CHRONICLE: The Black Keys are back in form on “Dropout Boogie”
The Black Keys are no strangers to the alternative rock scene. For over 20 years, their gritty, blues-inspired sound has rocked the airwaves with hits like “Tighten Up” and “Lonely Boy.” With the release of “Dropout Boogie” on May 13, their work now spans eleven full-length albums, many of which have been nominated or won awards.
Their 2021 release, “Delta Kream” took them back to their roots. A collection of covers from their early career, the album captures the classic Mississippi Delta blues sound that inspired members Dan Auerbach and Patrick Carney in their youth.
While the album was an effective and respectful tribute to this blues tradition, it lacked the energy and variation that the Black Keys have ingrained into their sound over the decades. “Dropout Boogie” reintroduces these elements with all the vitality and spirit for which the group has become famous. Their artistic roots shine through brilliantly, with each track reminiscent of their previous music without seeming uninspired.
This energy is evident from the first beat of the album. The first single, “Wild Child”, opens with a strong but simple guitar and bass riff forming the harmonic basis of the song, with Auerbach laying down a driving rock backbeat on drums. Although the two-chord melody is rather straightforward, Carney and Auerbach’s drum and guitar fills never let the song stagnate.
“It Ain’t Over” presents the listener with a rising bass line before Auerbach’s distortion-laden vocals enter. This tune compares the risks of love to the risks of gambling, calling each a losing game.
The duo’s roots are surprisingly present on “For the Love of Money,” which begins with a rock shuffle and a bluesy riff reminiscent not only of southern blues, but also of earlier Black Keys music. It bears an uncanny similarity to “Get Yourself Together” from their 2019 release “Let’s Rock!”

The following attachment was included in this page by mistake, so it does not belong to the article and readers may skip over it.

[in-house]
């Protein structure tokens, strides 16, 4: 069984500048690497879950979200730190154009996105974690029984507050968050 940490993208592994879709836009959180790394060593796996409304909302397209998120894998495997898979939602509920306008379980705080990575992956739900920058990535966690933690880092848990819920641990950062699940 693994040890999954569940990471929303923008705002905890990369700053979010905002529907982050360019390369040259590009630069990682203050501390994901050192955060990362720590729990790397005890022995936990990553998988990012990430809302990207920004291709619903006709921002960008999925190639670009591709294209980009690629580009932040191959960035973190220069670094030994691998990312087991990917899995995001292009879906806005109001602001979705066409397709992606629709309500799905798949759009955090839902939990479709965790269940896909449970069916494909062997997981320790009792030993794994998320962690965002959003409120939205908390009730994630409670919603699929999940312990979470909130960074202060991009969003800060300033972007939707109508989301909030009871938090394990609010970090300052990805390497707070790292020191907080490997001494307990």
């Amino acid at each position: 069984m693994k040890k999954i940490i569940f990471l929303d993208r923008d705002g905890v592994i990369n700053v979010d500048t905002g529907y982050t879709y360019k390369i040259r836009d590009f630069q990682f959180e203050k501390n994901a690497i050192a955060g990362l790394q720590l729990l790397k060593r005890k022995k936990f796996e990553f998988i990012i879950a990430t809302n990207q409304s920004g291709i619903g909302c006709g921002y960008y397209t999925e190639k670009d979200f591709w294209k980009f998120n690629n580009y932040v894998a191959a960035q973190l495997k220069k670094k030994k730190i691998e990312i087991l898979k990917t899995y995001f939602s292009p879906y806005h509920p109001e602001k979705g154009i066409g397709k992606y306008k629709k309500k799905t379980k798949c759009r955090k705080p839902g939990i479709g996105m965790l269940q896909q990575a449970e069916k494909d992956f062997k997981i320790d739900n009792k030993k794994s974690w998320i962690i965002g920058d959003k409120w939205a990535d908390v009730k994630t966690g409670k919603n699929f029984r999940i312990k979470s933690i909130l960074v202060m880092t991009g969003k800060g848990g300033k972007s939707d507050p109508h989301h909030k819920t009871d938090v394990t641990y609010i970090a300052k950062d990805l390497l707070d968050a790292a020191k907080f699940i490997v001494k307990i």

Continuing the exploration of the blues is “Your team looks good”. Following a more traditional melodic structure, this tune repeats its phrases for effect and has only four distinct lyrics. On paper, that might sound boring, but The Black Keys bring enough energy to their performance that they don’t demand anything more.
Departing radically from that sound, “How Long” lessens the intensity, Auerbach’s vocals taking on a softer legato quality, while Carney creates a washed-out texture on the cymbals.
The Black Keys don’t often feature these slower jams in their work. Although they usually represent a departure from an album’s dominant sound, these songs prove that band consistency isn’t out of necessity. Notable examples include “Walk Across the Water” from “Let’s Rock!” and “Everlasting Light” from the 2010 “Brothers” album.
As the only song on this album to use a blues harmonic structure, “Baby I’m Coming Home” offers the most textural variation. The verse and chorus feature distinctly different harmonies and rhythms not always the case with the Black Keys, and the song slips into double time for a section two-thirds of the way through. The song is dedicated to Auerbach’s daughter, Sadie, and is about the long periods away from home that plague touring musicians.
All in all, fans shouldn’t worry that The Black Keys have lost their spark, even though their latest album strayed from their signature styles. “Dropout Boogie” recalls the powerful, smooth sound they honed during their years together and brings The Black Keys back to a place of consistency.